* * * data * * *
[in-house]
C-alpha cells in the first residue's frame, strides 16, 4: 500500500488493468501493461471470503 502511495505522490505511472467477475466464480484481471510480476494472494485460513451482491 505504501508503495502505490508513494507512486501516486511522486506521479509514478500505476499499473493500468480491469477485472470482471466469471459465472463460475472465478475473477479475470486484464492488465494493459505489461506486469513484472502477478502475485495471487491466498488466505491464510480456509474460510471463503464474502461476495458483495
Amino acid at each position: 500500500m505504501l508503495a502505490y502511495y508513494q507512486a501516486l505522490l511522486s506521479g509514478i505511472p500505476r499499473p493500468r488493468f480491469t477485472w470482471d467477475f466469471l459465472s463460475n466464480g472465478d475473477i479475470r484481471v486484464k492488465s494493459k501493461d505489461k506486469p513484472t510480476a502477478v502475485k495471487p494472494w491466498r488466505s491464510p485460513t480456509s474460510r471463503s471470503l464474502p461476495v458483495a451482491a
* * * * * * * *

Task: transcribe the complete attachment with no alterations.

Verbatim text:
[in-house]
C-alpha cells in the first residue's frame, strides 16, 4: 500500500488493468501493461471470503 502511495505522490505511472467477475466464480484481471510480476494472494485460513451482491 505504501508503495502505490508513494507512486501516486511522486506521479509514478500505476499499473493500468480491469477485472470482471466469471459465472463460475472465478475473477479475470486484464492488465494493459505489461506486469513484472502477478502475485495471487491466498488466505491464510480456509474460510471463503464474502461476495458483495
Amino acid at each position: 500500500m505504501l508503495a502505490y502511495y508513494q507512486a501516486l505522490l511522486s506521479g509514478i505511472p500505476r499499473p493500468r488493468f480491469t477485472w470482471d467477475f466469471l459465472s463460475n466464480g472465478d475473477i479475470r484481471v486484464k492488465s494493459k501493461d505489461k506486469p513484472t510480476a502477478v502475485k495471487p494472494w491466498r488466505s491464510p485460513t480456509s474460510r471463503s471470503l464474502p461476495v458483495a451482491a